Why are crab fisheries at risk for collapse? Just follow your nose — or rather, theirs.
Crabs use their sense of smell like humans use their eyes and intuition. When young crabs are seeking shelter from predators, they use their sense of smell to eke out a good hiding place. A crab's sense of smell is vital for its ability to find food. Once that crab reaches a mature age and is ready to mate, it will use its sense of smell to find attractive partners. Should its sense of smell ever be diminished, the crab's ability to survive will deteriorate accordingly.
"The west coast Dungeness crab fishery is worth about 250 million dollars annually."
Unfortunately that is the plight being inflicted upon crabs due to climate change, according to a recent study published in the scientific journal Global Change Biology. Salon spoke with corresponding author Cosima Porteus, an Assistant Professor at the University of Toronto Scarborough. As Porteus explained via email, their study proves for the first time that as the ocean becomes more acidic due to climate change, crabs lose part of their sense of smell because the neurons responsible for sensing odors shrink and they have fewer receptors in their version of a nose (an organ called their antennules). Perhaps because their smelling organs are weaker, they do not flick them as often and their neurons are not as responsive to food.
The scientists learned this about crabs by picking up 35 healthy specimens ("healthy" here meaning "active, no missing limbs, no damage to carapace") at their local grocery store, Nations Experience. Since the crabs in that store had been picked up in the wild (to be specific, off the coast of British Columbia), scientists could keep them in conditions necessary to best assess various aspects of their bodies. Various experiments were conducted on these crabs to learn about their anatomies in a world where the oceans have become more acidic.
Through these experiments, they showed "that their sense of smell is getting worse (by about half) by simply being in seawater with higher than normal carbon dioxide for 10 days," Porteus concluded. "We have more work to do on why this is happening but it's an important first step."
Even those who don't consume crab (or feel compassion for them) should be concerned about the implications. Human beings who love seafood are already suffering as a result of poor environmental regulation; this discovery about crabs' sense of smell has ominous implications for our dinner tables, and also for the larger economy.
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"Ocean acidification is another stressful thing they have to deal with on top of other ones such as higher temperatures, pollution, noise or lower oxygen."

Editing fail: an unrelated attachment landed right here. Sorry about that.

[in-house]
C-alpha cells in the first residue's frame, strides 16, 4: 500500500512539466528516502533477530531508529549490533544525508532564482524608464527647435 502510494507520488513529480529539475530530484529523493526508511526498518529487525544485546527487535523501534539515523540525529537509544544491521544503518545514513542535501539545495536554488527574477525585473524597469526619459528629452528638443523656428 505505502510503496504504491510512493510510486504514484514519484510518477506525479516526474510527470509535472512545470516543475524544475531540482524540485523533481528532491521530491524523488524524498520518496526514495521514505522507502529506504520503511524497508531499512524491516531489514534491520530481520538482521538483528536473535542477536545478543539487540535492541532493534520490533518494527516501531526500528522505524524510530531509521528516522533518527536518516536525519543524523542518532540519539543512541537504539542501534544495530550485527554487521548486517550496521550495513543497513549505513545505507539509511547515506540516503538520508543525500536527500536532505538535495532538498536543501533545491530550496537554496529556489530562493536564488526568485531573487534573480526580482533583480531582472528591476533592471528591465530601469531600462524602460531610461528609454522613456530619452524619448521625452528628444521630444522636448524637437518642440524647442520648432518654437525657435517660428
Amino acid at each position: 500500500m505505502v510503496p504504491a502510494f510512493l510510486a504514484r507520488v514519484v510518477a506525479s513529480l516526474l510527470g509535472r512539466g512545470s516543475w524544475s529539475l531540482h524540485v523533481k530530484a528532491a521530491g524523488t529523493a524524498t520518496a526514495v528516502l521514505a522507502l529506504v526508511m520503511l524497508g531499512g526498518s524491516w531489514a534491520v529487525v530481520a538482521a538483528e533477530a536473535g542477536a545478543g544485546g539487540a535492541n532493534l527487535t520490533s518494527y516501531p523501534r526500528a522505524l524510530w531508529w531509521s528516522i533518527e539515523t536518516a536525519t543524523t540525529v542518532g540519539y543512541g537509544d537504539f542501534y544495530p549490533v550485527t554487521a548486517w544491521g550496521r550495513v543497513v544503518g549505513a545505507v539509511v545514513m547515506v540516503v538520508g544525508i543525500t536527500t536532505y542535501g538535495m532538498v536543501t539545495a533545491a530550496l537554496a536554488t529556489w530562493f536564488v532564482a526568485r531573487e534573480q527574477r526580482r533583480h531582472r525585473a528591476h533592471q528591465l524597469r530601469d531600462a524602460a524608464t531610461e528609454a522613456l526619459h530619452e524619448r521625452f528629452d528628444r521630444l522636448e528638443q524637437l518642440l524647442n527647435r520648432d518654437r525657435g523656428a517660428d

"The west coast Dungeness crab fishery is worth about 250 million dollars annually — therefore they are a source of income for many people and a source of food for others," Porteus explained. "We know from crashing salmon fisheries how devastating this can be for people to lose their livelihoods."
In addition, crabs' sense of smell is so similar to that of other aquatic animals that there are obvious broader implications.
"Our findings can be a warning that this can or is already happening to other economically important crab species (e.g. the Alaskan red king crab or Bering sea snow crab)," Porteus pointed out. "These species have seen huge loses due to a marine heat wave with their fisheries being closed for the last 2 years. Ocean acidification might slow down their population recovery, partly due to the effects on their sense of smell."
As for the Dungeness crabs, their declining sense of smell is just one more problem on top of a larger, unending pile.
"Ocean acidification is another stressful thing they have to deal with on top of other ones such as higher temperatures, pollution, noise or lower oxygen," Porteus wrote. "The worst case scenario is that Dungeness crabs will have energy for producing offspring (so fewer or lower quality eggs) which ultimately leads to their population numbers going down."
There are many recent examples of how poor environmental practices are hitting seafood consumers where it hurts. A study released in January revealed that eating just a single serving of freshwater fish is like drinking a month's worth of water laced with PFOS (perfluorooctane sulfonic acid) at unhealthily high levels. Plastic pollution is entering the food that humans acquire from the ocean and, from there, our bodies. On a macroeconomic level, fish fraud — or the substitution of the ostensible fish sold to a customer with an unknown alternative — is so prevalent that "seafood fraud can happen anywhere both geographically and in the supply chain," Beth Lowell, deputy vice president for US campaigns for a 501(c)(3) nonprofit ocean conservation group Oceana, told Salon by email in 2021. She later added, "Oceana found that nearly one out of every three fish tested in the United States — in grocery stores and restaurants alike — were mislabeled."